waterless island, we sought a permit from the Greek authorities to carry out a program of investigation on a hill at the northeastern end of the island. The permit was forthcoming and in late July, 1996, a small team from The Ohio State University Excavations in Isthmia carried out a limited program of discovery and recording on Dokos. Our major focus was the recording of the walls of the castle itself, but we also were able to observe interesting details about a small church located on a saddle below the castle and to the south. The location has a clear view to the sea, on both the east and west, and it ideally matches the place where Paul of Monemvasia says the Spanish martyrs were laid to rest. At this point today, there is a small (ca. 3.0 x 5.8 m.) church dedicated to St. John the Theologian. This chapel is relatively modern and it obviously cannot be the church mentioned by Paul of Monemvasia. It is clear, however, that the modern church was built on the remains of a much larger 3-aisled basilica, presumably dated to the 7th century after Christ. On the basis of the surviving walls, the nave of this basilica may be restored with a width of 9.00 m. and a length of 18.63 m. (excluding the apse). To the west there must have been an atrium, although its length cannot presently be determined. This earlier building may well have been the resting place of the Spanish martyrs. Obviously, such an identification cannot be proven on the basis of the present evidence. Indeed, the suggested reconstruction of the basilica is only hypothetical and based on fragments of the walls that are visible above the present surface. Near the modern church, however, were many pieces of rich marble, the kind that would have been used in decorating a major Christian monument. Work in 1997, we hope, will clarify some of these questions and will almost certainly provide clear evidence on the size and shape of the early Byzantine building and hopefully settle the issue of its connection with the remains of the Spanish martyrs. This is a question of considerable historical importance and one that will provide significant information about connections between Spain and Greece at the beginning of the Middle Ages. Chris Highley (Assistant Professor, Department of English) - With the help of a CMRS grant, I was able to visit the Newberry Library in Chicago last August. I conducted preliminary research for a new project that focuses upon Anglo-Scottish relations at the beginning of the seventeenth century and upon the impact of a proposed national union on constructions of race and ethnicity. I had the opportunity to read widely in chronicle histories, antiquarian tracts, and other works that engage questions of national origins and of the relationship between various peoples of the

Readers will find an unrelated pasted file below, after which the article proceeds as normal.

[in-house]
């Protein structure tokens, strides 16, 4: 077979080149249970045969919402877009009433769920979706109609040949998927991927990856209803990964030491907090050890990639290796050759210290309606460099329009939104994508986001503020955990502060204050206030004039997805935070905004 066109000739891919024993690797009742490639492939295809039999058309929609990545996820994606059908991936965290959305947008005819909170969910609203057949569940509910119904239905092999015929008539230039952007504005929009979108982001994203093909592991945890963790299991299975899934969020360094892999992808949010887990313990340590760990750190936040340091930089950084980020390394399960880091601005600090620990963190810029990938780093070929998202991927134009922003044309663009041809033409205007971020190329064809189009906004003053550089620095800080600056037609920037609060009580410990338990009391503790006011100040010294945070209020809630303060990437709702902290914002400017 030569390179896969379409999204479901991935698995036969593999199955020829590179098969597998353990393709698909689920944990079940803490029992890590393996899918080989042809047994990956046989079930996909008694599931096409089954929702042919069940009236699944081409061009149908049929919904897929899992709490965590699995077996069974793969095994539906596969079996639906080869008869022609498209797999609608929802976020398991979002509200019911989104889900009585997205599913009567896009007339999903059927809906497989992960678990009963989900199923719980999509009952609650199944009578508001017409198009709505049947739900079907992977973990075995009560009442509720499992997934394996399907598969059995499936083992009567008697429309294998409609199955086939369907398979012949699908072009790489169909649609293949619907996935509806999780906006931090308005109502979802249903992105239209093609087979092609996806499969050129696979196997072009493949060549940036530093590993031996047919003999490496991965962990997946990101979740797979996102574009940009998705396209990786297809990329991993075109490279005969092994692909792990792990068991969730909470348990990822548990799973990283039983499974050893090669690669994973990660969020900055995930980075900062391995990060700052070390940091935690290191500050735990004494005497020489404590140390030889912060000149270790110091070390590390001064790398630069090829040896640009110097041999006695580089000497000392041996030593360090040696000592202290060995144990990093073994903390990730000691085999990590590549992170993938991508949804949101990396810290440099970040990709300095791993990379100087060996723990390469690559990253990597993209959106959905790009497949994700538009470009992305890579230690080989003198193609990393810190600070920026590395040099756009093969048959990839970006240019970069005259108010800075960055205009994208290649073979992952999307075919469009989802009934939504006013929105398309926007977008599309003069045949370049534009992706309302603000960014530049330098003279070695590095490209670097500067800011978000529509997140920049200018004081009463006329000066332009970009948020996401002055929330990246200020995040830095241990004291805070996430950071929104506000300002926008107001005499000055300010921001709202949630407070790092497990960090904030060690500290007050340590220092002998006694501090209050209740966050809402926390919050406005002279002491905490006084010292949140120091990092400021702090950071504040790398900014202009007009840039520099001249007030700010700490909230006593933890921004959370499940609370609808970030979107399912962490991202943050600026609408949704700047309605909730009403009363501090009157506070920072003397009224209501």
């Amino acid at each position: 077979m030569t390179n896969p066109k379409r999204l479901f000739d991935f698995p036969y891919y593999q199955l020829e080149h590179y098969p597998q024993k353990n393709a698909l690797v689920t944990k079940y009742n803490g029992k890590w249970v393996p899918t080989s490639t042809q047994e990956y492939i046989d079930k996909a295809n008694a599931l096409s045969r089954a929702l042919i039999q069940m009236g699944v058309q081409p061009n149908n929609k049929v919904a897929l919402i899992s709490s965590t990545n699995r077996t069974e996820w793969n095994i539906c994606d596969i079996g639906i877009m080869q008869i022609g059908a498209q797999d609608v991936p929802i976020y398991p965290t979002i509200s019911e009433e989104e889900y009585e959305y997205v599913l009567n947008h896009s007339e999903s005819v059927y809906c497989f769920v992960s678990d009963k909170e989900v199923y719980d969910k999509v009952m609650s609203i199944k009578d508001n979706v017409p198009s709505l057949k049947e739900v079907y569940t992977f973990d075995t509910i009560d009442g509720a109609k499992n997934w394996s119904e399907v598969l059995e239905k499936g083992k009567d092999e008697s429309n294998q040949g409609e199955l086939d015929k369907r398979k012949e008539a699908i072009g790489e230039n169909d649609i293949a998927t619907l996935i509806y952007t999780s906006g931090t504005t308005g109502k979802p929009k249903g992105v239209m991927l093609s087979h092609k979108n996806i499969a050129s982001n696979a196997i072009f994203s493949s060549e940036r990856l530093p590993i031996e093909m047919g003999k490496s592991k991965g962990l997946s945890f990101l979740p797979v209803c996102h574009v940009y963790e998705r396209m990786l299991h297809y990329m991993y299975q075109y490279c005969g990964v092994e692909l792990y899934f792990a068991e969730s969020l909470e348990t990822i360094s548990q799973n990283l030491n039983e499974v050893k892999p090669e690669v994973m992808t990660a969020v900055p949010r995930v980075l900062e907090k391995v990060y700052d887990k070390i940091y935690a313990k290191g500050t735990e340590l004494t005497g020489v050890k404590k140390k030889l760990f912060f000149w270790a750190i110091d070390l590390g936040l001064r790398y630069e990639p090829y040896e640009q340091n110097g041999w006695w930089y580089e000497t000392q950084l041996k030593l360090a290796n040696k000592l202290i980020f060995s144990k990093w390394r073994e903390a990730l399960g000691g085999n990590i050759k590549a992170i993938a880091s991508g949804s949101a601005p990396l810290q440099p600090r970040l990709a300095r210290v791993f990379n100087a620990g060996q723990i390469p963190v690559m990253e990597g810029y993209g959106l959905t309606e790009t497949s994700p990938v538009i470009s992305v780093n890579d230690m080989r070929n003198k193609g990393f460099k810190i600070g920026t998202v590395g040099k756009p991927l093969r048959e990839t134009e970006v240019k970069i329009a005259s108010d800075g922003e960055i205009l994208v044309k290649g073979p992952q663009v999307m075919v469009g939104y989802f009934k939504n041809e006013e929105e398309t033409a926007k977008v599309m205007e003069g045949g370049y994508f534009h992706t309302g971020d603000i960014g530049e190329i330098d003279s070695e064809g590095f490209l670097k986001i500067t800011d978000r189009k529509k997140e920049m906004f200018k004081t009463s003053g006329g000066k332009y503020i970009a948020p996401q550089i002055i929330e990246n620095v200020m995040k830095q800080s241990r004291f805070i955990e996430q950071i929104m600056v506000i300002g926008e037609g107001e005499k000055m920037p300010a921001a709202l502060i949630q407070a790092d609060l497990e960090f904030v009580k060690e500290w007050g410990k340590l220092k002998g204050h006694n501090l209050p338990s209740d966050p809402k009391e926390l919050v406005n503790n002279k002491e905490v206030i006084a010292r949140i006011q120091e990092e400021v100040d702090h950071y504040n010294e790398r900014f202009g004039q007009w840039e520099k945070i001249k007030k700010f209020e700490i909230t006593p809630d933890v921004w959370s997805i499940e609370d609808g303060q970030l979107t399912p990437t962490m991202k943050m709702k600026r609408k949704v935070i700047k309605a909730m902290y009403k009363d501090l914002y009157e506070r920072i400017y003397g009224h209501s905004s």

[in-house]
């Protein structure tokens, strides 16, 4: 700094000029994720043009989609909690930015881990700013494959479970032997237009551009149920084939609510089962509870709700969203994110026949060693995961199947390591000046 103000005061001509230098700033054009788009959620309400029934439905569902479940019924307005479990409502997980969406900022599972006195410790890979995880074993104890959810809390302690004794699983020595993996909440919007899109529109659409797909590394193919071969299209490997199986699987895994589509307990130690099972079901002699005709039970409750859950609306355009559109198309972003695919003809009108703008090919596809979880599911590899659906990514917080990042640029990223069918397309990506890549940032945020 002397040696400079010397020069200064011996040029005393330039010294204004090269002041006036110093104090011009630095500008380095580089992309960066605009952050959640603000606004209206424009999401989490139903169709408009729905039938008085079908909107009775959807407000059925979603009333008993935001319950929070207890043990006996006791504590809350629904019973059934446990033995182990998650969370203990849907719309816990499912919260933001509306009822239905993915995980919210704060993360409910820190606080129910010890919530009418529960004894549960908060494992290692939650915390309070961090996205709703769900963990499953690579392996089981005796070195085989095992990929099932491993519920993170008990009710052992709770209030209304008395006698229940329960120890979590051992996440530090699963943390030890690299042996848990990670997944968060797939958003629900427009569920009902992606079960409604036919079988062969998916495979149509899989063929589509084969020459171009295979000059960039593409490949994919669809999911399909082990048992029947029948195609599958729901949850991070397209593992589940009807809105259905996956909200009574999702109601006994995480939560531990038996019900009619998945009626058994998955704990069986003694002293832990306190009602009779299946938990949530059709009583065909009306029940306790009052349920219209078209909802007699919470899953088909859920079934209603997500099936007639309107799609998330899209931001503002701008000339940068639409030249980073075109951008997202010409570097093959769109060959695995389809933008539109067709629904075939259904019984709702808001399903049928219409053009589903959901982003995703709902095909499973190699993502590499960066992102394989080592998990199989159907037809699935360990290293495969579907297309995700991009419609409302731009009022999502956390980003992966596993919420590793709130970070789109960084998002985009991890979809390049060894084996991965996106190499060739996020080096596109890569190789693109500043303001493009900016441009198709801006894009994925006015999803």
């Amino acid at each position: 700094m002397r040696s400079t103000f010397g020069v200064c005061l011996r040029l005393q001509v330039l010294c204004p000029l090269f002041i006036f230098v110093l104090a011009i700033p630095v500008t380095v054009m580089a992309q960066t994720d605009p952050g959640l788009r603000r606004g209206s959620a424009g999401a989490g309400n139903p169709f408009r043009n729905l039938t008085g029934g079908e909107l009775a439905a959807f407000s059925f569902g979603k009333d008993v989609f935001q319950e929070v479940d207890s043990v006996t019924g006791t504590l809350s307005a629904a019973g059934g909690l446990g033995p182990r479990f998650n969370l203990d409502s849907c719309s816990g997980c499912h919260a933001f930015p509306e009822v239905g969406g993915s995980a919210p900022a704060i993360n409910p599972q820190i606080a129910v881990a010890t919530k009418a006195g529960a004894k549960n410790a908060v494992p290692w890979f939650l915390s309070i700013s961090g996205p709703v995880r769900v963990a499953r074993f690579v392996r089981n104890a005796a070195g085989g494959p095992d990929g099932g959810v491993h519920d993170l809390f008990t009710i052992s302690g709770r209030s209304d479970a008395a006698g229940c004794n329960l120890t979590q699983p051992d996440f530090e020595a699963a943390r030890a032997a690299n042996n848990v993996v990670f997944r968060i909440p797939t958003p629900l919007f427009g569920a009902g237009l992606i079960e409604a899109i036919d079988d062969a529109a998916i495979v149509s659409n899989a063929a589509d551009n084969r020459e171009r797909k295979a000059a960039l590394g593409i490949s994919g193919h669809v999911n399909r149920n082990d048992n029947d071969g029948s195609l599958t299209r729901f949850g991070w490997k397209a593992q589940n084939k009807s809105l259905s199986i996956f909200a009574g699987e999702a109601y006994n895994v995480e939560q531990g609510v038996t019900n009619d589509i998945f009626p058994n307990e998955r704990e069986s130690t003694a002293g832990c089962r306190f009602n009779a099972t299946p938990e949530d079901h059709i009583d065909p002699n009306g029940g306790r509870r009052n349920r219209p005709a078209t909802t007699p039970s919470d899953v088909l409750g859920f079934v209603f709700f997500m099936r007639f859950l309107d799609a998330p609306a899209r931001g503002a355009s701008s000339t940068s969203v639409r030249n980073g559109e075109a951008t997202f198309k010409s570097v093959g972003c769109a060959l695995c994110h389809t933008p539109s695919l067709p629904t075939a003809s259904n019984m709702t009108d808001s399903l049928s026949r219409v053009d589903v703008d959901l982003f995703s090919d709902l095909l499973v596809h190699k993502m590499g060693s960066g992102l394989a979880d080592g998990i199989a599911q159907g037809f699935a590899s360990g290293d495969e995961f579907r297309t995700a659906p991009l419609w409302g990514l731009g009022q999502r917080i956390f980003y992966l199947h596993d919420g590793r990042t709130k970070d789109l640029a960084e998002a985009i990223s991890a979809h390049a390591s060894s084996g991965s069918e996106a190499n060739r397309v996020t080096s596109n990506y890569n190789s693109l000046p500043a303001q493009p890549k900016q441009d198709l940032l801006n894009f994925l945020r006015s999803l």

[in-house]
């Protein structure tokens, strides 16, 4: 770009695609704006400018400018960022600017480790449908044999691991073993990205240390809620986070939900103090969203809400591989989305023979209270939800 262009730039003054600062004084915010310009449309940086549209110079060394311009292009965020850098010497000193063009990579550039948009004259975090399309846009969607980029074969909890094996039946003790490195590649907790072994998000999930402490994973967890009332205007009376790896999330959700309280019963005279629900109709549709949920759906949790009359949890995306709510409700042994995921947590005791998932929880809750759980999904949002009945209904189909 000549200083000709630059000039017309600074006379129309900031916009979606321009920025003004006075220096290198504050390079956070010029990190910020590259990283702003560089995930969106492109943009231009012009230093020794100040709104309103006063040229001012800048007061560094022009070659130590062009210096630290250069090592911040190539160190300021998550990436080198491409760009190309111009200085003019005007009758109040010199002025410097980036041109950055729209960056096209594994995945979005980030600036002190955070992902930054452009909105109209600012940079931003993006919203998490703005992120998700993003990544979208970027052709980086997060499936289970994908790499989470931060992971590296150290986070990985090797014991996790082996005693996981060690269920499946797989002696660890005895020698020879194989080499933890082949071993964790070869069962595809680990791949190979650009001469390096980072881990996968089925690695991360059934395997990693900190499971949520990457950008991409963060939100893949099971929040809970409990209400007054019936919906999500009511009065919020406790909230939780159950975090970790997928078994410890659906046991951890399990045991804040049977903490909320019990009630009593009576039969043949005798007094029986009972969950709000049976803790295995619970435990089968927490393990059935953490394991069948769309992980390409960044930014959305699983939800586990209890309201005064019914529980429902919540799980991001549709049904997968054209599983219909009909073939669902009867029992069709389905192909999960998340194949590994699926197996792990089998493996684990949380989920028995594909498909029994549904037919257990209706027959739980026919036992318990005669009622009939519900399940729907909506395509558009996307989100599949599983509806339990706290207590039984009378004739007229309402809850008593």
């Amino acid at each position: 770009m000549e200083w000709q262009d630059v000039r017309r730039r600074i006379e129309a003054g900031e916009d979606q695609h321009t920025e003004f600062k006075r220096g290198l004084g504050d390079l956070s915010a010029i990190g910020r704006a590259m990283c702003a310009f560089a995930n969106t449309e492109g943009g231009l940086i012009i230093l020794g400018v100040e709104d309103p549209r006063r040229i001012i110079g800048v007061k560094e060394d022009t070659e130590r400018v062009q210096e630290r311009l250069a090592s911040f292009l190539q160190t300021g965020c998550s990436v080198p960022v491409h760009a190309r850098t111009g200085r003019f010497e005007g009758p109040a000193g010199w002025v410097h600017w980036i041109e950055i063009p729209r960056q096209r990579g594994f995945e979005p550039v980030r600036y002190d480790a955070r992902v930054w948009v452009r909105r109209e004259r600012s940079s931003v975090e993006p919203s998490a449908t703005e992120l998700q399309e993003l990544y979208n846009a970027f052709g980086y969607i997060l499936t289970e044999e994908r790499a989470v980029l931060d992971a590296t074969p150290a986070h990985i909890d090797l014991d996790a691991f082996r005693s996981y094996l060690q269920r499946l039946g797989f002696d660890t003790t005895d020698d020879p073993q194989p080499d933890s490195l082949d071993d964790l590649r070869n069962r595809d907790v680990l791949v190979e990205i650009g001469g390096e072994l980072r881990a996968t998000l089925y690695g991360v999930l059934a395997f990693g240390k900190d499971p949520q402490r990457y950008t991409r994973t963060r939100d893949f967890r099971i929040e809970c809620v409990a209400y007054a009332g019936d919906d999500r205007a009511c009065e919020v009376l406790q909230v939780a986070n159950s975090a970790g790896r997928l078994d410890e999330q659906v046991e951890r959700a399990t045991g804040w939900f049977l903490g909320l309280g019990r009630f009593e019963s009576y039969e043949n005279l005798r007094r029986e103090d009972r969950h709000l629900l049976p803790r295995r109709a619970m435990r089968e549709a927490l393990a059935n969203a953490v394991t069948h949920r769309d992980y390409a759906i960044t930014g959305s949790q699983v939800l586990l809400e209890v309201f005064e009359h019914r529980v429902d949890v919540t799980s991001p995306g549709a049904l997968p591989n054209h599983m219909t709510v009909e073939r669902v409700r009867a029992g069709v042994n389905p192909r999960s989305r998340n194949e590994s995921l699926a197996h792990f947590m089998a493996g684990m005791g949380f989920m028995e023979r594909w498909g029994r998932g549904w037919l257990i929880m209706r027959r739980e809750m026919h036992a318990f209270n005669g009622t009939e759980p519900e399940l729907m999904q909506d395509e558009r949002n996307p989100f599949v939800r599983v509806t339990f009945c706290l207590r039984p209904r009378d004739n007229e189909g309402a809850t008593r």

British Isles.